The metro truly is a chaotic underground fighting pit, so, don’t be surprised when you’re pushed and squeezed into the smallest of spaces. Though, as this is ‘things I like’, I will add this, China’s metro can whizz you about the city so effectively, it’s like a borrowing ferret darting around your large intestines. I cannot say without lying that I like using Chinese public transportation, but what I can say truthfully, is, it’s immensely cheap and immensely frequent.
There is nothing more useless than public transportation in the U.K, well, in England anyway. With consistent delays, huge and surely unjustified steep ticket prices, it’s because of this that I see Chinese transportation in a better light.
To illustrate pricing in China for using the underground metro, you can go from one stop to the next, for about 20p, and if you commute for over an hour on the metro, you’re looking at about 80p! Think to yourself now what you can buy of value that is 20p! Not even a fu*king pick ‘a’ mix!
The buses are even cheaper, a Chinese bus may not be subject to any time schedule, meaning it just turns up whenever, but that, ‘whenever’ time frame is more frequent and more reliable than any English bus timetable. To use a Chinese bus, all you need is your metro card, scan it and it’ll cost you 20p for any distance, be it a ten-minute drive or an hour, it’s a fixed price of 20p! (In Beijing, it’s even cheaper)
To put that into perspective, when commuting for thirty minutes on a bus in England, I would pay nearly twenty-five times more than what I’d pay in China. Twenty-five times more… for what?! I’d rather pay twenty-five times less, and sit next to a man smoking, whilst he picks his nose, and a woman behind me throws up in a plastic bag, capiche?
Yes, okay, sometimes China can be really inefficient, like going to the bank for example. In the United Kingdom, I can walk into a bank, and on a busy day, stand in a queue for no more than five minutes, and before you know it, my money is deposited and I’ve paid back my loan sharks. In China, you have to take a ticket and wait, with enough time to go for lunch (literally), and all though there are hundreds of people waiting, only one booth will be open.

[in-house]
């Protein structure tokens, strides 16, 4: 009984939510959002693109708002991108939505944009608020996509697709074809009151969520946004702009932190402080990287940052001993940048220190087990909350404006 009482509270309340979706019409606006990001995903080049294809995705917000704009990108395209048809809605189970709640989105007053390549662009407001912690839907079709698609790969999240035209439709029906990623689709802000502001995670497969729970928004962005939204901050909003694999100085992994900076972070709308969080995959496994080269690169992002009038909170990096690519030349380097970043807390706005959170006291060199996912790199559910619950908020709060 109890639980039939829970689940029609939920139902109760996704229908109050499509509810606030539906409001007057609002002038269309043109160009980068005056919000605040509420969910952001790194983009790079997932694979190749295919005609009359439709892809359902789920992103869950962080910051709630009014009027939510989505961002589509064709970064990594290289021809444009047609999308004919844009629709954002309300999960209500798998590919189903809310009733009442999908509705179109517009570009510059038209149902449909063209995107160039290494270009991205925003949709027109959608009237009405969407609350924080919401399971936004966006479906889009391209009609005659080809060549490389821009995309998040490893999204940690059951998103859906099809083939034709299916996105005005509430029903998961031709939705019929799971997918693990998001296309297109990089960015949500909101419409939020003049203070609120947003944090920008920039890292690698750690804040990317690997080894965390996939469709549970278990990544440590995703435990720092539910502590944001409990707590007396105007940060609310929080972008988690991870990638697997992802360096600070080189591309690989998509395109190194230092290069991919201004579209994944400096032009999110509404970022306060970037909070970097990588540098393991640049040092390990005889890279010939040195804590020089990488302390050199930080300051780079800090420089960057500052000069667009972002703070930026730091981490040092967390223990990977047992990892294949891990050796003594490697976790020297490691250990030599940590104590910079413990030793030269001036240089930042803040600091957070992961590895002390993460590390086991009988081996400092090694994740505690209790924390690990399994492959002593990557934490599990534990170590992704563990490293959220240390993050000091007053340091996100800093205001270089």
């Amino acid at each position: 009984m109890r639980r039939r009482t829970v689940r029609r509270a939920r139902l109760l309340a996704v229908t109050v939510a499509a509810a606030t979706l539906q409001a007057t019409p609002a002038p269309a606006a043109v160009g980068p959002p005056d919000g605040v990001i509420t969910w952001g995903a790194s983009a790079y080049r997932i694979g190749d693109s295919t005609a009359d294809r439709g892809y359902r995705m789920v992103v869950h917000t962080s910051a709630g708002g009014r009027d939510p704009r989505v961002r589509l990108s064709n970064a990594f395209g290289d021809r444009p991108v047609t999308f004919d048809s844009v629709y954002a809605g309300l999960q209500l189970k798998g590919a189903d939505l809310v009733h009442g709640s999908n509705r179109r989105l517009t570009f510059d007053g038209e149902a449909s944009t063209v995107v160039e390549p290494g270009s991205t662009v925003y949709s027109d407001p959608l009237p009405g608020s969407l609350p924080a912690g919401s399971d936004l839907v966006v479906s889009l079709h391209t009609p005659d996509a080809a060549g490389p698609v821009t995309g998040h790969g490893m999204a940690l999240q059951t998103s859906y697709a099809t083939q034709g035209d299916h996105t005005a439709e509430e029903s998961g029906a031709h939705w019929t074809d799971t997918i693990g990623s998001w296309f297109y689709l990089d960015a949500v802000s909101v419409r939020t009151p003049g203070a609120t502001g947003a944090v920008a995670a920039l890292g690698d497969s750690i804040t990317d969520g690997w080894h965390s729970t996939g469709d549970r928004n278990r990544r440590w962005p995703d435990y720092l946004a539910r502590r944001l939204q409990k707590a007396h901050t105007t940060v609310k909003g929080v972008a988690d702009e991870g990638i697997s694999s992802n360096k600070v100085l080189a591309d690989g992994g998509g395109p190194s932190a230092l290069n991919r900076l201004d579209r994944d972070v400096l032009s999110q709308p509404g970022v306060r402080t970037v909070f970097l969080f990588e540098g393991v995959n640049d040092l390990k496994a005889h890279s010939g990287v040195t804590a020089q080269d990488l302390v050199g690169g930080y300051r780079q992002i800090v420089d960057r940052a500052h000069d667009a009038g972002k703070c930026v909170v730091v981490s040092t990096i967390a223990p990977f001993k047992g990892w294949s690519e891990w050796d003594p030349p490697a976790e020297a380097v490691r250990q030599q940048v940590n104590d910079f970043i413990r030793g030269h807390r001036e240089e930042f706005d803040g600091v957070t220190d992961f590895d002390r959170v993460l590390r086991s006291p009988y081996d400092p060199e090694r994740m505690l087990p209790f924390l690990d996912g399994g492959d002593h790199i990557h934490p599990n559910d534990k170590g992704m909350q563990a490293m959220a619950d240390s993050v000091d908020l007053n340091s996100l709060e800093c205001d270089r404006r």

Albeit, let me tell you about the spectacle that is a ‘Chinese marketplace’. Let’s say, for example, that you want to get yourself a pet kitten, now, in the U.K, where do you go? A shop? What if that shop doesn’t have the kitten you want? Then you have to drive to another shop, but what if you don’t drive? Then you just look like a sad, crying hitchhiker, with your thumb stuck out, holding a sign that reads, ‘trying to buy pussy’.
Wouldn’t it be great then, if there was an entire outdoor market, consisting of hundreds and hundreds of sellers, all selling the same genre of an item? Of course, the pet market is horrific and truly illegal by western standards, but it did set up the ‘hitchhiker’ joke nicely.
Instead, let’s say you want to buy tools, or plants… or tall plants… then look no further, if you’re wanting a specific item, you can visit an entire marketplace dedicated to that one very precise item. It’s odd, but in a positive way, like how it’s good that prisoners are all locked up together, we know where they are if we ever need them.
Another example of convenience is delivery, no, no, I don’t mean the postman, no, he’s a real sh*t, I’m talking about food delivery. Before I offer up another exhausting positive, let me first share with you something that not even my overdose can conceal. In China, if you order a parcel off the internet, yes you can get it the same day, but, it’s the manner in which you receive it that really grinds my gears. The delivery guy will call you and shout down the phone: